Free University Tuition – A radical position?
A friend just pointed a UN treaty (the International Covenant on Economic, social and cultural rights), to which Canada adhered in 1976, which states that signing parties should strive to tend towards free tuition for post-secondary education. It is in fact one of the “nine core international human rights treaty” (dixit UN website). The relevant article (see provision c) and a link to the full treaty are copied below.
So Canada had 30 years to put this in practice. Well in spite of a good share of economic growth over the period, we are not exactly there yet, are we? In fact, people who call for such a measure are, more often than not, dismissed as radicals, while tuition fees are generally on the increase accross the country.
The latest attempt in that realm will happen in the province of QuÃ©bec this fall. The provincial government has already announced an increase, a position that is generally shared by all three parties (though each has its own preferred formula). However, it looks like several segments of the student movement are ready for a strike similar to the one that happened a couple of years ago. If they do take the streets, it’ll be interesting to see if they can garner a more widespread support this time, though the extent of the movement granted them a stalemate and the resignation of the education minister last time.
During the last strike, which was about preventing the change of student grants into loans, though polls suggested that the population was widely behind the student, they ended up alone in the street, various other social actors waiting “their turn” before asking the government for something. In fact, it could be argued that this is why the Charest government ended up doing pretty much what it wanted, since there was both a constant social pressure on various issues, but never a general front. Anyway, we’ll see what happens this time.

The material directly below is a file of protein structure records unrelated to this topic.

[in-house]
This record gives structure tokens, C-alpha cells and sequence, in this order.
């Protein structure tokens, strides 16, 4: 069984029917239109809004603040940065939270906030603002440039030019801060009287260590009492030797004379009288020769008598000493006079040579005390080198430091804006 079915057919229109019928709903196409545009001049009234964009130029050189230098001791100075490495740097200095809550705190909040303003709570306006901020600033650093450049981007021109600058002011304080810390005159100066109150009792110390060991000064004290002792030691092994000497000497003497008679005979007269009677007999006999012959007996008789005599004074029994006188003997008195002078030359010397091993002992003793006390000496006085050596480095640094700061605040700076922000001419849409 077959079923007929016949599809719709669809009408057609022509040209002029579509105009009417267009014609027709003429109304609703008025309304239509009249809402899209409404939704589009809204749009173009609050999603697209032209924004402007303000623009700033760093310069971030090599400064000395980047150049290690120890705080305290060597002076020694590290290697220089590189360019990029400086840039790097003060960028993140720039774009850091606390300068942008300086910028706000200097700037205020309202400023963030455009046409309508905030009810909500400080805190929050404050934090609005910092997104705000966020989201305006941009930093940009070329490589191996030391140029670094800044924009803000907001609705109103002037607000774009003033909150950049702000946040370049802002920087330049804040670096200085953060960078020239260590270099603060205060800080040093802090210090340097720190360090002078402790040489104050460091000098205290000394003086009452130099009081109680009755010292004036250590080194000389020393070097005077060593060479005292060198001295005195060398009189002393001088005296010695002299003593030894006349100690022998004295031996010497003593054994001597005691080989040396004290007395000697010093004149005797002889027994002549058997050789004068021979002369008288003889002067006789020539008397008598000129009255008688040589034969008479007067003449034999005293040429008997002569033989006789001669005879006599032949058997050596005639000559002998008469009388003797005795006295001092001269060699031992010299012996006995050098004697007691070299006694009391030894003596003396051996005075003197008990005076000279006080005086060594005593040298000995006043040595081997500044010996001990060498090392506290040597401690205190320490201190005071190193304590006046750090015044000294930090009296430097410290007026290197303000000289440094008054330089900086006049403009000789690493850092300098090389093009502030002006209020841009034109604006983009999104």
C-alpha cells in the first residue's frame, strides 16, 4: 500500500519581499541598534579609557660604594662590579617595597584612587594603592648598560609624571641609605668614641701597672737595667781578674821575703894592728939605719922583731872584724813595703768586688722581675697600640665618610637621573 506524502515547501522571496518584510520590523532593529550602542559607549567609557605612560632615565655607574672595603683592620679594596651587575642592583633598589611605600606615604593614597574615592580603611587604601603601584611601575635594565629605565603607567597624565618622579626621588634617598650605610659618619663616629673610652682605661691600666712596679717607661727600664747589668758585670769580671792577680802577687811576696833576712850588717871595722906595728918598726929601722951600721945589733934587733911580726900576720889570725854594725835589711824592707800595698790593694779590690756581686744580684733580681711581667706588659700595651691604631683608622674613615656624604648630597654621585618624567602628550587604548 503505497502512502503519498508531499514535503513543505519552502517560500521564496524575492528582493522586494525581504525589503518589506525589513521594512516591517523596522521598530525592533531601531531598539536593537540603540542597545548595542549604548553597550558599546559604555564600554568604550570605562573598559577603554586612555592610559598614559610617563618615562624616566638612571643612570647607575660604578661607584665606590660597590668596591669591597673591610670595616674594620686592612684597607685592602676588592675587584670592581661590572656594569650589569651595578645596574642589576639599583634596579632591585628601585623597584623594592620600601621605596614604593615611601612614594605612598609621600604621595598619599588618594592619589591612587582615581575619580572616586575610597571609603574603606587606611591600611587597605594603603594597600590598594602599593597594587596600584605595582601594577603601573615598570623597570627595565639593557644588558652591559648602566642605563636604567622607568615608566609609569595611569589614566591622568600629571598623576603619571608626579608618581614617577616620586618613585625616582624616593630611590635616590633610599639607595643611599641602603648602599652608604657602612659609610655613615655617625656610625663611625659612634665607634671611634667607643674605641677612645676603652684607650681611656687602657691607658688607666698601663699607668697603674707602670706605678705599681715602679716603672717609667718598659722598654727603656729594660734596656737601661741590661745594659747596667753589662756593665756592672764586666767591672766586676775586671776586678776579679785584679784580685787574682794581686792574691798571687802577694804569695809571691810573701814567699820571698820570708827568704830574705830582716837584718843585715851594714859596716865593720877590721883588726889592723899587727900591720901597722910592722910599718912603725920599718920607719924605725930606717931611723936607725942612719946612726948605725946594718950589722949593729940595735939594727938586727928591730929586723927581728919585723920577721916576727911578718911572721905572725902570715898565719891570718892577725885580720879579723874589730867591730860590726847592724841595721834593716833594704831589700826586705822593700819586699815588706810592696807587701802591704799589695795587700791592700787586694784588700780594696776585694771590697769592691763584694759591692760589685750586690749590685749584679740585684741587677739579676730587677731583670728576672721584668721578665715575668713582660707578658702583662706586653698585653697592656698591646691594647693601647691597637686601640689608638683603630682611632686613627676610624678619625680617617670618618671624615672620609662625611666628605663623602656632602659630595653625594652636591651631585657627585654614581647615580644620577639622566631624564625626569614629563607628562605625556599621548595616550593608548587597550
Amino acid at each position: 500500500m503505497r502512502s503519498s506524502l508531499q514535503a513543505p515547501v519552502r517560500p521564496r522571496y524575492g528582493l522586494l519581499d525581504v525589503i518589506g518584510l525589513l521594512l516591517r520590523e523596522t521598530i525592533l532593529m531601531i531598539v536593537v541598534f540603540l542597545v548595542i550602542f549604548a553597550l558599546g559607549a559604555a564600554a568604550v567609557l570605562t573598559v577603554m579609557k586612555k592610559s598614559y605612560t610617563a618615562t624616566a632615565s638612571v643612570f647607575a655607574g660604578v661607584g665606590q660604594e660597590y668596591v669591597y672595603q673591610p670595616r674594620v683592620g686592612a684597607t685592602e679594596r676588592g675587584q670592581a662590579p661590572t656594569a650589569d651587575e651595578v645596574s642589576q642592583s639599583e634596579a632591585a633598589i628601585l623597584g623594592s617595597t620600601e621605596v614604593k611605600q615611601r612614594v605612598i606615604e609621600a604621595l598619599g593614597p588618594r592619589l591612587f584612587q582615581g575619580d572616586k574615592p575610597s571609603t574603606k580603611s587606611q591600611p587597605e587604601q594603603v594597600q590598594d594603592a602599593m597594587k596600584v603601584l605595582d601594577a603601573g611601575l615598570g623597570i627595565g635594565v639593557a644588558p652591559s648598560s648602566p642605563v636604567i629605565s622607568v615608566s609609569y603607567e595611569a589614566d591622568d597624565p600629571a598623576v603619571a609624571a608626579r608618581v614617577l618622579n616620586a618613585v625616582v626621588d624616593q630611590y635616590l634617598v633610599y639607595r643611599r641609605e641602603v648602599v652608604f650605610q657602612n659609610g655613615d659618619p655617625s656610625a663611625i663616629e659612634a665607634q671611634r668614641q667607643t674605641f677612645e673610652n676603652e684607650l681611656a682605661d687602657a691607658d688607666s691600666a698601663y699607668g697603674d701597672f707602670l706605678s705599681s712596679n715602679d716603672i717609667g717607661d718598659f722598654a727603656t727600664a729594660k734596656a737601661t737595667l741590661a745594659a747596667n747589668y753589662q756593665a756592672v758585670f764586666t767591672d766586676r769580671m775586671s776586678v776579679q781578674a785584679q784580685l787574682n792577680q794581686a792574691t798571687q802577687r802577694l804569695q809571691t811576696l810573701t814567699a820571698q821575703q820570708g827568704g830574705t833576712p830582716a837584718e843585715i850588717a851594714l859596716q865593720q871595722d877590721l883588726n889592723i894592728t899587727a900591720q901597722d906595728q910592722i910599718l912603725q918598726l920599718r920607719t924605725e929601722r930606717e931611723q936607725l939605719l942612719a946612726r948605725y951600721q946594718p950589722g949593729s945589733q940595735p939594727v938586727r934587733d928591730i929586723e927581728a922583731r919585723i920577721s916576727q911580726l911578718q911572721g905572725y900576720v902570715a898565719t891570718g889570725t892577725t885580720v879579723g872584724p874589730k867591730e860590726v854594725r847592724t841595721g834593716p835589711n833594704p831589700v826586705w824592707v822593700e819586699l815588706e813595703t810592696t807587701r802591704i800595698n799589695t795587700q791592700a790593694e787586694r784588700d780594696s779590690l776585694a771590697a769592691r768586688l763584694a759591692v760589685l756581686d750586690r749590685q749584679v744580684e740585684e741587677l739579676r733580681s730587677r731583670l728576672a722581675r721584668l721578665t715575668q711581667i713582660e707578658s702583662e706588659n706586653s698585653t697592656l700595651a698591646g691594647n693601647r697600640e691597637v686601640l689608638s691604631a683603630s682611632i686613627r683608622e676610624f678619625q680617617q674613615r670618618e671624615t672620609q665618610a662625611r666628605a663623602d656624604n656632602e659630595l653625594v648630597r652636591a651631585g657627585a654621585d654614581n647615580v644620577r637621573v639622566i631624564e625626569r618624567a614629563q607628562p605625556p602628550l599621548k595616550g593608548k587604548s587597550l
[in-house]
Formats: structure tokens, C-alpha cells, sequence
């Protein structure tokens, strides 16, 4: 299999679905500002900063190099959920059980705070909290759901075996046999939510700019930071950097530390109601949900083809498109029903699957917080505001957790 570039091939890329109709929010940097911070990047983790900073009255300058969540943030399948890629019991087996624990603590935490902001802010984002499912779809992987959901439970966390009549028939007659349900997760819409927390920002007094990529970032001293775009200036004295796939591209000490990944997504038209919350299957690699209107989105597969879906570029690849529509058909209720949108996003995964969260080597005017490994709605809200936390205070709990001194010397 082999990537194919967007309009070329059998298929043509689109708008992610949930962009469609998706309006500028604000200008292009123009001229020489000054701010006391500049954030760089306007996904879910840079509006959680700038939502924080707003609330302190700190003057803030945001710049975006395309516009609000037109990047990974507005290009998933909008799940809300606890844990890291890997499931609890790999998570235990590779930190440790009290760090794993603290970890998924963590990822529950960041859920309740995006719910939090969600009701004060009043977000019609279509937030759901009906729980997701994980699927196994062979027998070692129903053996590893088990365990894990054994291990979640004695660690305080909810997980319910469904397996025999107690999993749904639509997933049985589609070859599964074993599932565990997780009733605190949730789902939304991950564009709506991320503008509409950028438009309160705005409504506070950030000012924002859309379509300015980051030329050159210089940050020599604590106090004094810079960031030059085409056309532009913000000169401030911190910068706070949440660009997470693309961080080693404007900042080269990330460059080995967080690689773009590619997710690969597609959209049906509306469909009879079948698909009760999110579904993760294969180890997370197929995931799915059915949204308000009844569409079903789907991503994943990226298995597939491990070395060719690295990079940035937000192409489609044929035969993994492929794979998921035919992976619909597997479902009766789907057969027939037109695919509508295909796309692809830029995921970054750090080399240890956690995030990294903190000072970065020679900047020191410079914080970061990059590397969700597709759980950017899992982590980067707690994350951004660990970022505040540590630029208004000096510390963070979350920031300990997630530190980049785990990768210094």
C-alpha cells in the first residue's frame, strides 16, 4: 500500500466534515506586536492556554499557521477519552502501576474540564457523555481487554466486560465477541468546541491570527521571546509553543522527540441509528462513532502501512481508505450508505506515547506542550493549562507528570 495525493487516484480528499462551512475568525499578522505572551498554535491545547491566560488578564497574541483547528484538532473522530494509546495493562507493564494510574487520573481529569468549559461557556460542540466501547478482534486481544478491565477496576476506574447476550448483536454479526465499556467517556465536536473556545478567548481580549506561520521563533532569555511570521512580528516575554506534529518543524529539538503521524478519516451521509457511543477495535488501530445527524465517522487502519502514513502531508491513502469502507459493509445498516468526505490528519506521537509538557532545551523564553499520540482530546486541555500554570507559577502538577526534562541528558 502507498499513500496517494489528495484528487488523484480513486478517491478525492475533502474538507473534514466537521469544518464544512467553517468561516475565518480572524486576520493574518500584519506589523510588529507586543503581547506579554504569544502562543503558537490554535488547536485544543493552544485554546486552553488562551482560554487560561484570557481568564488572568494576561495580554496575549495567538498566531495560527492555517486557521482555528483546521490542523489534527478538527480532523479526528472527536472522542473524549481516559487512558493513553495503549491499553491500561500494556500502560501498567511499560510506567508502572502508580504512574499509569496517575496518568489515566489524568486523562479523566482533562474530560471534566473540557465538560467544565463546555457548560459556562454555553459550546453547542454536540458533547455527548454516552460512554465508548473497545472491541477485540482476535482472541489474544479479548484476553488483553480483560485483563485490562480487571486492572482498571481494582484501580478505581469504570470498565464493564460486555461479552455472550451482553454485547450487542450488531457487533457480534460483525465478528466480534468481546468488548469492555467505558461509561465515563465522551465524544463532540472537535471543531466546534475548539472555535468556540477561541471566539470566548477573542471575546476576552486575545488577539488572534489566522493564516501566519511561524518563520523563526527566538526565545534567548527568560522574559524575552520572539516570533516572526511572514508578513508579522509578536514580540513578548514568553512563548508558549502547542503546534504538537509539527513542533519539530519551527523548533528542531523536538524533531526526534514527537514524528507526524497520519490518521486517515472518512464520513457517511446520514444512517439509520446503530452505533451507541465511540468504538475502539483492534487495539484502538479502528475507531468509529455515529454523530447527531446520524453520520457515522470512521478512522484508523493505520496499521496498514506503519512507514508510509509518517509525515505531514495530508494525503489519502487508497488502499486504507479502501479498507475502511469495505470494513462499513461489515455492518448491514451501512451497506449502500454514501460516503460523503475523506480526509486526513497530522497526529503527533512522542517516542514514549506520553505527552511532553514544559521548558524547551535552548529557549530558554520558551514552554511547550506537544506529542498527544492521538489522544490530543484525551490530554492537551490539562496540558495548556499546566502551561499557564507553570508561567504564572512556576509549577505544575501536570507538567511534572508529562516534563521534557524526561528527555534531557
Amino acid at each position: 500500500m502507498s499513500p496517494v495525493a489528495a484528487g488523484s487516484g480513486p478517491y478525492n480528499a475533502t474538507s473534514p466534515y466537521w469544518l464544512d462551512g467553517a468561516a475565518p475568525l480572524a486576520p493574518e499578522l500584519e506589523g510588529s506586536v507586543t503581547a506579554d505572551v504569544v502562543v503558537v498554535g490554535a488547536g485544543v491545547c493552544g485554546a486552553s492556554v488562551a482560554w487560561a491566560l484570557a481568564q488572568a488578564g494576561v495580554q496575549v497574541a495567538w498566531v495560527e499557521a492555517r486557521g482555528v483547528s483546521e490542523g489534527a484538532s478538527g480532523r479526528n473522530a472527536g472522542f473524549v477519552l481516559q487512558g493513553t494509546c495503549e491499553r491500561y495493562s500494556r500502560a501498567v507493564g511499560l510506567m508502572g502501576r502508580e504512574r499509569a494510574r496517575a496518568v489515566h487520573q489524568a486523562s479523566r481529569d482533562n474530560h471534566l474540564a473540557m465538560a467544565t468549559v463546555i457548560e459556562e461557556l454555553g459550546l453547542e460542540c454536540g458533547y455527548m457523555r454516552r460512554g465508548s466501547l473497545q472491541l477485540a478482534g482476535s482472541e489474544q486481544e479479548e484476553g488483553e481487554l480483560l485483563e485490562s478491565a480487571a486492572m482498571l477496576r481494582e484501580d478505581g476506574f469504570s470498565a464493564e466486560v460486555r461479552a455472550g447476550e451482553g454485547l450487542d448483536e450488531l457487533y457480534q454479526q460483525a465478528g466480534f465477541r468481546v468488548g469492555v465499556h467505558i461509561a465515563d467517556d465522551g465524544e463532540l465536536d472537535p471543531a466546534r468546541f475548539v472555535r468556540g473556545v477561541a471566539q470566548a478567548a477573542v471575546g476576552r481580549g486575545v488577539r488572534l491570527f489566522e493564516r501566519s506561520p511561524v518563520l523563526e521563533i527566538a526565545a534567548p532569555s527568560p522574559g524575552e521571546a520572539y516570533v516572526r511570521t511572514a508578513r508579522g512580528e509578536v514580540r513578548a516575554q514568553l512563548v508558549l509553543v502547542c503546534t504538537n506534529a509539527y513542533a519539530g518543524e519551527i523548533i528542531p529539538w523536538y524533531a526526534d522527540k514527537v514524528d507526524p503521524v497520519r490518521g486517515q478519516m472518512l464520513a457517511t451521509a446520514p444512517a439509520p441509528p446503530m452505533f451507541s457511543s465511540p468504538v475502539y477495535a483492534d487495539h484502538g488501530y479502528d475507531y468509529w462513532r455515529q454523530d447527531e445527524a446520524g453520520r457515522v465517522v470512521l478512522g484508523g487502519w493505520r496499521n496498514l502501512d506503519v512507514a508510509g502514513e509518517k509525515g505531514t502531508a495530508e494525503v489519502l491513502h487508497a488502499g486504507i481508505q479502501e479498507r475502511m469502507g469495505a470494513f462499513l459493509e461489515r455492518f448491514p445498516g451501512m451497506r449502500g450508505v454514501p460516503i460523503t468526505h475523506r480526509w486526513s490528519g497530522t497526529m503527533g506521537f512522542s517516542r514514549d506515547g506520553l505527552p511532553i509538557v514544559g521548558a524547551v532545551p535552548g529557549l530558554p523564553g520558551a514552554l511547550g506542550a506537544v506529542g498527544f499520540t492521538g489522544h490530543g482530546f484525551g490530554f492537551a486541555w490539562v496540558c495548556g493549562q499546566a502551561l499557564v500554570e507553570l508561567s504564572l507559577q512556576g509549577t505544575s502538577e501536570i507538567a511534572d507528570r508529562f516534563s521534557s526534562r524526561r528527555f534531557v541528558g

To be continued…
1. The States Parties to the present Covenant recognize the right of everyone to education. They agree that education shall be directed to the full development of the human personality and the sense of its dignity, and shall strengthen the respect for human rights and fundamental freedoms. They further agree that education shall enable all persons to participate effectively in a free society, promote understanding, tolerance and friendship among all nations and all racial, ethnic or religious groups, and further the activities of the United Nations for the maintenance of peace.
2. The States Parties to the present Covenant recognize that, with a view to achieving the full realization of this right:
(a) Primary education shall be compulsory and available free to all;
(b) Secondary education in its different forms, including technical and vocational secondary education, shall be made generally available and accessible to all by every appropriate means, and in particular by the progressive introduction of free education;
(c) Higher education shall be made equally accessible to all, on the basis of capacity, by every appropriate means, and in particular by the progressive introduction of free education;
(d) Fundamental education shall be encouraged or intensified as far as possible for those persons who have not received or completed the whole period of their primary education;
(e) The development of a system of schools at all levels shall be actively pursued, an adequate fellowship system shall be established, and the material conditions of teaching staff shall be continuously improved.
3. The States Parties to the present Covenant undertake to have respect for the liberty of parents and, when applicable, legal guardians to choose for their children schools, other than those established by the public authorities, which conform to such minimum educational standards as may be laid down or approved by the State and to ensure the religious and moral education of their children in conformity with their own convictions.
4. No part of this article shall be construed so as to interfere with the liberty of individuals and bodies to establish and direct educational institutions, subject always to the observance of the principles set forth in paragraph I of this article and to the requirement that the education given in such institutions shall conform to such minimum standards as may be laid down by the State.